The Project for Excellence in Journalism created a roundtable-via-email about online and the future of news. That’s here. My answers were cut short, which is fine, except what was excised was my complaint about the questions; I argued that they were bringing the old-media worldview to the new-media world. So they linked to my full answers and so will I. A few examples from the cutting-room floor:
Question: Blog readership seems to have stalled in 2005. Content analysis also shows there is little of what we most would think of as original reporting in blogs. Yet they often write about events outside the purview of the mainstream press. How ultimately do you think blogs and other citizen media will affect news reporting in America? Will we ever see them as a more significant, or even equally important part of the mainstream American news diet as traditional journalism?
Reply: Your questions are fairly dripping with agenda. You seem to be trying to push a worldview that says that blogs and online video are on the decline – so pay no mind to them – and that what journalism needs is more staff. Sorry, but that attitude is what is putting American journalism in peril. Head, meet sand. . . .
You – like so many journalism conferences these days – make the mistake of trying to turn this discussion into a cable news shoutfest: blogs vs. mainstream media! Enough! The right question to ask is how blogs and mainstream media can work together to improve journalism and an informed society. You should be asking how any mainstream journalist could possibly imagine not doing his or her job without the help of the public through blogs. . . .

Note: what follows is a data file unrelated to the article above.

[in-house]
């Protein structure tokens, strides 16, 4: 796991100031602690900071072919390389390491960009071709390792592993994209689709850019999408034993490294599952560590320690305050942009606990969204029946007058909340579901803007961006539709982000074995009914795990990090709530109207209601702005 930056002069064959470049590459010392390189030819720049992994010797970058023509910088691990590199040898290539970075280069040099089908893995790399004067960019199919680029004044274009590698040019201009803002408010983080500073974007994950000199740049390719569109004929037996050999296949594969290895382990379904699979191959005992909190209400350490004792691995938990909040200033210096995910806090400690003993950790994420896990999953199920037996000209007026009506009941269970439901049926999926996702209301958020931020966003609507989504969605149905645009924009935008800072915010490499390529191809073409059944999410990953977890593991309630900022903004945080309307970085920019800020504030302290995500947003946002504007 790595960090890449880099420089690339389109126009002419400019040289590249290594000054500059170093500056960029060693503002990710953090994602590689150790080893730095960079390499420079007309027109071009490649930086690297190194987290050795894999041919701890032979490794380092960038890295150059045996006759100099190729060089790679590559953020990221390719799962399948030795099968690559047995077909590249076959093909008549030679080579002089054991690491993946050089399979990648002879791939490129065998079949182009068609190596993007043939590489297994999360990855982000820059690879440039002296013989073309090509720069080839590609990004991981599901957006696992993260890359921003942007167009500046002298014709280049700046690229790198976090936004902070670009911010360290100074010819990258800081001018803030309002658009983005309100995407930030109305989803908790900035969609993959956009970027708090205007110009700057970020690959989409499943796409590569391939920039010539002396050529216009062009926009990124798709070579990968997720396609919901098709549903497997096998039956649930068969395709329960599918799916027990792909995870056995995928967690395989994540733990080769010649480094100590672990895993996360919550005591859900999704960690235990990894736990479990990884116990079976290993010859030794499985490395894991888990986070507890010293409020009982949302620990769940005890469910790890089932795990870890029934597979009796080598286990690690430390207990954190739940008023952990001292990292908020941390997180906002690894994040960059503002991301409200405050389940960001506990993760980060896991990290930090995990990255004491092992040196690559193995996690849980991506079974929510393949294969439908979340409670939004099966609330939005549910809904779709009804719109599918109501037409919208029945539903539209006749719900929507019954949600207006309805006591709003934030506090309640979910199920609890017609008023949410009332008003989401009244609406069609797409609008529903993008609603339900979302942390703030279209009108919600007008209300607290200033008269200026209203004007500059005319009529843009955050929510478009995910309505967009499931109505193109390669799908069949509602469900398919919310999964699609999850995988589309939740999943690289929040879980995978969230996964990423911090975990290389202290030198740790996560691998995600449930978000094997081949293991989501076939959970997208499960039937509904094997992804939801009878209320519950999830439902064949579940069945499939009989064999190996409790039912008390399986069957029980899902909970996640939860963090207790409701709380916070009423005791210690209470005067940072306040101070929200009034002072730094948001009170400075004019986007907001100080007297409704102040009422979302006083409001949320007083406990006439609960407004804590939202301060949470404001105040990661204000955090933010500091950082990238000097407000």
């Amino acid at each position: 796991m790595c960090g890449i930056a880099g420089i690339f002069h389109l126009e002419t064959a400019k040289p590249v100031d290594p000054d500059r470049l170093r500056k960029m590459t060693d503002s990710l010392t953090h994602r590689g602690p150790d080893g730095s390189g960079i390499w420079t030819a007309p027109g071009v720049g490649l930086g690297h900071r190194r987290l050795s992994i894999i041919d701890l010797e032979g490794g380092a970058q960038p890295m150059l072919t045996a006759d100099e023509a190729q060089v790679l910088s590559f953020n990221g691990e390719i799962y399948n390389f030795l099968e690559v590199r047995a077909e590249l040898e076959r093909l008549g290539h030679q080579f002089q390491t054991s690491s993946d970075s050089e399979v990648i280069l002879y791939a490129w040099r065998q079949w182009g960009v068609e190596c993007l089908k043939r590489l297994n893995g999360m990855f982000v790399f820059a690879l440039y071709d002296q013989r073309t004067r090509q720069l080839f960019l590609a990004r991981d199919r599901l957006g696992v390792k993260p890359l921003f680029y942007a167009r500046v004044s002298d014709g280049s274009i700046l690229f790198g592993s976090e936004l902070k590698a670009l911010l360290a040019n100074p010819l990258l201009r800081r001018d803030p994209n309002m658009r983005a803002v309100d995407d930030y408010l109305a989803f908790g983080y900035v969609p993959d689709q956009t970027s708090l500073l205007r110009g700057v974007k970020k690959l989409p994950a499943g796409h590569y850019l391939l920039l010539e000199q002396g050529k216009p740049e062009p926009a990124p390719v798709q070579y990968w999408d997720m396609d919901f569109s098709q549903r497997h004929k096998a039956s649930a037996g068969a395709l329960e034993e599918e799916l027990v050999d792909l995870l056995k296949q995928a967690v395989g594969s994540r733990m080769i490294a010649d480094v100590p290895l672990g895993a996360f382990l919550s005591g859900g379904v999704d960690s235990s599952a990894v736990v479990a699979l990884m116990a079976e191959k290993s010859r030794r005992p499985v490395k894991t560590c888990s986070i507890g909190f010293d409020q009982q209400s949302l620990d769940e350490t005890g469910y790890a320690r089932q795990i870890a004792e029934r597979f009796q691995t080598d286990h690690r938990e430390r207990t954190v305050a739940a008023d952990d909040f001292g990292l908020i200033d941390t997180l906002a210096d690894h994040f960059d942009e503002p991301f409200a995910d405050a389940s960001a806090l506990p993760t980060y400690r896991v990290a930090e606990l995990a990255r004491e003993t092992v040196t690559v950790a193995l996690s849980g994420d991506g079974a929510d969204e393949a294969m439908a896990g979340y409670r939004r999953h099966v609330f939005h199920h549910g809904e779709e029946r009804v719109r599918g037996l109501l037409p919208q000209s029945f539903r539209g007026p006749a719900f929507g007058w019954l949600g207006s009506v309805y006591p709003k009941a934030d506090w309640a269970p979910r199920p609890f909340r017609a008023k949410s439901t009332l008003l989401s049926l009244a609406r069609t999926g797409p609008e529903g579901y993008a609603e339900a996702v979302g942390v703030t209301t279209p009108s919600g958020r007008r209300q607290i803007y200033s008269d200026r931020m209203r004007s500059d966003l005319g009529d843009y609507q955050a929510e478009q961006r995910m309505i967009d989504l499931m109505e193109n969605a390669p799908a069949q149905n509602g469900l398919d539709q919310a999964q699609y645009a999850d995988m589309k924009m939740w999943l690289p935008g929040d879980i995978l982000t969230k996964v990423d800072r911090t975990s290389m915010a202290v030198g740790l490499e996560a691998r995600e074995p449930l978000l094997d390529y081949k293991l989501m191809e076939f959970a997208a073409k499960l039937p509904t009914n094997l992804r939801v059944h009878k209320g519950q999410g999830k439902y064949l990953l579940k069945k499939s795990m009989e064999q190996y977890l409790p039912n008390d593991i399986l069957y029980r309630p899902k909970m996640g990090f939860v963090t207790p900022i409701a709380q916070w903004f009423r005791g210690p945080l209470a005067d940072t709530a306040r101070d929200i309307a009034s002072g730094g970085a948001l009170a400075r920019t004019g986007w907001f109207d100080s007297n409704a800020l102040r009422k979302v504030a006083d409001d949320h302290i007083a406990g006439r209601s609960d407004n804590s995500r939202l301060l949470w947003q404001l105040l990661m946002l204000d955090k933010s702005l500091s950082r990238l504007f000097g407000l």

Question: Do you think the economic model of the Internet has to shift from an advertising based model to something else for traditional journalism to survive at a level that we have become accustomed to? If so, do you have any thoughts on what that new model might be?
Reply: And why is the standard the “level that we have become accustomed to”? I’m sorry to be such a curmudgeon about the curmudgeonly art of journalism, but that is precisely the attitude that, I believe, could be the death of our beloved craft. Your words presume an agenda of trying to preserve a past rather than trying to imagine a future. . . .
Much more and less pissy comment from Media Bloggers’ Bob Cox, Dan Gillmore, Jay Hamilton of Duke University, and Lee Rainie of Pew.